So goes the story of the creation of FAST. The tool is straightforward: Provide a skullstripped brain, decide how many tissue classes you wish to segment, and the rest of the defaults are usually fine. Often a researcher will want three tissue classes: White matter, grey matter, and cerebrospinal fluid (CSF). However, if you are dealing with a subject that presents with a brain abnormality, such as a lesion, you may want to increase the number of classes to four in order to segment the lesion into its own class.

FAST outputs a dataset for each tissue type. For example, if three tissue types have been segmented, there will be three output datasets, one corresponding to each tissue class; each dataset is a mask for each tissue type, and contains a fraction estimate at each voxel. The picture below shows a grey matter mask segmented with FAST. The intensity at the voxel centered at the crosshairs is 0.42, meaning that 42% of that voxel is estimated to be grey matter; presumably, the other 58% is white matter, as the voxel lies at the boundary between the head of the caudate nucleus (a grey matter structure), and the internal capsule (which is composed of white matter).

For some packages such as SPM, tissue masks can be used for normalization. For example, the grey matter and white matter masks will be normalized to mask templates in a standard space, such as MNI, and these warping parameters are then applied to the functional runs. However, the volume of these masks can also be calculated and compared across subjects or across groups. In order to calculate the total grey matter volume within a mask, for example, fslstats can be used:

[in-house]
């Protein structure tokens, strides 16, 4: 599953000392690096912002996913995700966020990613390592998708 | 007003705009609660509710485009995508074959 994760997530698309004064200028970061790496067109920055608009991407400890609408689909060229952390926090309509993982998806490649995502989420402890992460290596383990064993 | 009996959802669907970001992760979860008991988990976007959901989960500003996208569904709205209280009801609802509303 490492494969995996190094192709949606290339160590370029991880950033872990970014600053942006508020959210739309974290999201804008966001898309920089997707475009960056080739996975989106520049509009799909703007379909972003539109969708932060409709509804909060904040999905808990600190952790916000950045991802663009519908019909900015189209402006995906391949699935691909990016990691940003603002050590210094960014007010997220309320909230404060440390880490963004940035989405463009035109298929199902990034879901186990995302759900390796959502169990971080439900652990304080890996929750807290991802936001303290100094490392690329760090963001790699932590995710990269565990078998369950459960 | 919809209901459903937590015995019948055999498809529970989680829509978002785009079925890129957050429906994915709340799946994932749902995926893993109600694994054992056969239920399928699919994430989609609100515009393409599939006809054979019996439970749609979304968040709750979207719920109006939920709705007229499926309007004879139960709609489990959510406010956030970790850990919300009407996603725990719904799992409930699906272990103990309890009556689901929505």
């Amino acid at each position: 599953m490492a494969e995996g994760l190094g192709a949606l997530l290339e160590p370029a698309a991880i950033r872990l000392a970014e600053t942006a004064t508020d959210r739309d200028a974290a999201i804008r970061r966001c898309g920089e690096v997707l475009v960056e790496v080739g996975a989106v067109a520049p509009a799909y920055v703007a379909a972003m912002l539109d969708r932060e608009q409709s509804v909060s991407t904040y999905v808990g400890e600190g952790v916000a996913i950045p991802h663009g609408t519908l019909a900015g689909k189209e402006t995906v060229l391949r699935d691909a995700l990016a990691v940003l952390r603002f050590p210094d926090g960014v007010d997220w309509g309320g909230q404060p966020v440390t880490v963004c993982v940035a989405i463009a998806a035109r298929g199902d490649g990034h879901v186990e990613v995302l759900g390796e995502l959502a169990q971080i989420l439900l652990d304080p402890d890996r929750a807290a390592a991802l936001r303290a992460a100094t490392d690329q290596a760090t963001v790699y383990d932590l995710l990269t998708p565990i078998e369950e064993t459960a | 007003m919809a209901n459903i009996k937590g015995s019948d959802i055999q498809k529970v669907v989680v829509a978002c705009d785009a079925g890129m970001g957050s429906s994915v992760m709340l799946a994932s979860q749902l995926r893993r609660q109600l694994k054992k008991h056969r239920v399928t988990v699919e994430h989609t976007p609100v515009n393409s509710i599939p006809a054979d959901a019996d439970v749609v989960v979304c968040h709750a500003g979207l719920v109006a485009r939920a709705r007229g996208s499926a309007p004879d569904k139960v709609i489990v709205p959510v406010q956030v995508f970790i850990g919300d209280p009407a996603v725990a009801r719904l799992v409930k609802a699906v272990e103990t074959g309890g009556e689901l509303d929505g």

fslstats s007a1001_brain_pve_1.nii.gz -M -V | awk '{ print $1 * $3 }'

This will return the volume of the mask in cubic millimeters; the same operation can be applied to the other masks by substituting s007a1001_brain_pve_1 with a different class (e.g., either 0 or 2).

However, for more sophisticated voxel-based morphometry comparing volumetric differences between focal cortical areas or specific subcortical structures, I recommend FreeSurfer. Brain segmentation is part of the default processing stream in FreeSurfer, and the volume of each area is output into a formatted table. This will be covered in a later tutorial; for now, use FAST and appreciate its bloody, violent history.

Wednesday, October 10, 2012

FSL 5.0 Released

I don't know how I missed this, but last month a major version of FSL was released: 5.0. This means that:
  1. Everything I had previously written about FSL is now obsolete, and you were a fool to read it; and